Secrets of Paris Newsletter #51: September 17, 2004
IN THIS ISSUE:
* From the Editor
* This Weekend
* Dining/Drinking: Wine Bistros
* Services: A Nouvelle Hair Style
* Accommodation: Airport Hotel
* Services: What’s Up with the Paris Tourism Office?
* Practical: Parking in Paris
* Shopping: Happy at the FNAC
* Shopping: Walk and Roll Skates
* Sightseeing: Heather’s Paris Tours
* Sightseeing: At Night
* Writers and Readings
* Outdoor Adventure: Cycling Club
* From the Editor *
Ahhh…nothing better than a sunny September day sitting at the computer with the window open, a glass of red wine, the Eurythmics on the stereo, and the doggies snoozing peacefully as I begin this month’s newsletter.
It was so nice outside I actually allowed myself to be talked into an evening picnic with friends on the banks of the Ile-St-Louis (thanks Thomas!), and then real world deadlines pile up and the newsletter gets a bit behind schedule. Not that there’s a schedule, of course, but I was a bit sheepish when Terry and Maureen, two Secrets of Paris readers I met last week at Ric’s Metropole Club, mentioned that they had hoped to get the September issue before their vacation. And of course there are so many wonderful things going on in Paris right now! September has always been my favorite month, and not just because it’s my birthday (Libra’s rock, woo hoo!). So I’m back at the computer, beer in hand, the Clash on the stereo, and the determination to finish this so I can go out and play this weekend. And I hope to see more of you playing in Paris this fall, too. 😉 -Heather
* This Weekend *
Lots going on this weekend, including the European Heritage Days, the Jacques Mélac Wine Bistro Grape Harvest in the 11th, a ReginaVox concert in homage to HR Giger at the Halle St-Pierre, the TechnoParade on Saturday from Montparnasse, and a tour of the Hidden Gardens of the Marais by yours truly on Sunday. Get off your bums and check out the calendar for more details. And for all of you Americans out there, send in your request for your absentee ballot by October 2!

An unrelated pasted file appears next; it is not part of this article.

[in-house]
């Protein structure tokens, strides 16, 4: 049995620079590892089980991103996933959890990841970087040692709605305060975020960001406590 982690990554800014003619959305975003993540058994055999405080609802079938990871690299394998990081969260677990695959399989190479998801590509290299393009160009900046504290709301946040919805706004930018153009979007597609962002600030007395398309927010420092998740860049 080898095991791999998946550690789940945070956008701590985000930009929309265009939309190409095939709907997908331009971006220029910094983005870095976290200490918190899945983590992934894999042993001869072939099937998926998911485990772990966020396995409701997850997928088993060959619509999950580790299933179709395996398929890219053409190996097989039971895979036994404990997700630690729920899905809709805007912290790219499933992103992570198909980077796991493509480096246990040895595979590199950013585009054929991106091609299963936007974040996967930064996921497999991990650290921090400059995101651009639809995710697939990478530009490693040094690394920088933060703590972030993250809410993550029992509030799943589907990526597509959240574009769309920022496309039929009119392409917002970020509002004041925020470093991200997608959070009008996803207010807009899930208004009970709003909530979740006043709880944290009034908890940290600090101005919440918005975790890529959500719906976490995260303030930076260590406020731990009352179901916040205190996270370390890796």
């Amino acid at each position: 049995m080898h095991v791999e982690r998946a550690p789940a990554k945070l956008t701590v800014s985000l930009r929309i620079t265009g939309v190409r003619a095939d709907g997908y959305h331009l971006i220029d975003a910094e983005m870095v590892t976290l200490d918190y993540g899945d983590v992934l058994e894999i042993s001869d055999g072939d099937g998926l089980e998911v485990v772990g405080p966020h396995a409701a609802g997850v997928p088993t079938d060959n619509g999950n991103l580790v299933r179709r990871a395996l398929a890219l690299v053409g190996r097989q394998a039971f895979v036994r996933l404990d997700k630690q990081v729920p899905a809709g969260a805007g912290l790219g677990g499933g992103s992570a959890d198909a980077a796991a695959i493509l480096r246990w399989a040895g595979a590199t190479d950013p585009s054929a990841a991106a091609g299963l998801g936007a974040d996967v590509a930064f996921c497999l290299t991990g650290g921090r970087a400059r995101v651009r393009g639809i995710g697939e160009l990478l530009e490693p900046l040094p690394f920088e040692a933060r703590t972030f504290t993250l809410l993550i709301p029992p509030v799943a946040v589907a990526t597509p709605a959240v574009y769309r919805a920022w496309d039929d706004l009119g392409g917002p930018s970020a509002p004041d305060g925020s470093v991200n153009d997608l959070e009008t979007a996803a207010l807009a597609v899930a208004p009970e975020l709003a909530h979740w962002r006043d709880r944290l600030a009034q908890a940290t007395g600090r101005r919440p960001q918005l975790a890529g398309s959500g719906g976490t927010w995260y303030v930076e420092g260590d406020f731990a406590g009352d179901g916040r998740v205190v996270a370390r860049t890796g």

* Dining/Drinking: Wine Bistros *
Readers Terry and Maureen have been to Paris 14 times, and they always come prepared with their little book of Wine Bars. Their favorite is La Tartine, hidden in plain sight right on the Rue de Rivoli near Metro St-Paul. Around since the 1930s, the place had apparently become run down and was listed in guidebooks as having the worst toilets in town. But in 2003 it changed owners, the historic décor was completely restored, and real bathrooms installed. It’s a great, unpretentious place to go try some “petit vins” from all over France, accompanied by traditional terroir specialties, sliced meats, cheeses, and Poilâne bread. Open daily 8am-2am, 24 Rue de Rivoli, 4th, Tel. 01 42 72 76 85.
If you’ve got a big appetite, I recommend the Taverne Henri IV (13 Place du Pont Neuf, 1st, Tel 01 43 54 27 90), which has some of the biggest savory tarts I’ve ever seen in Paris and a good selection of wines by the glass, or the more humbly-decorated Le Gavroche (19 Rue St-Marc, 2nd, Tel 01 42 96 89 70), which has excellent steaks and Beaujolais wines.
* Services: A Nouvelle Hair Style *
Fed up with the ho-hum hair cuts from the chain salons? Wish your stylist would quit running off to perm some other woman’s hair while your scalp is burning under peroxide? Book an appointment at La Nouvelle Athènes Salon in the 9th, where Sylvie Coudray welcomes only one client at a time into her elegant Bourgeois apartment of parquet floors, intricate molding on high ceilings, antique wooden furniture, red velvet curtains and comfy sofas. With many years as a stylist for the fashion industry, Sylvie knows what cuts are the most flattering and appropriate for each person. Best of all, this personalized attention doesn’t cost any more than regular stylists, at €60 for a shampoo/cut/dry. Reserve by calling 01 48 74 86 89. http://www.lanouvelleathenes.com
* Accommodation: Airport Hotel *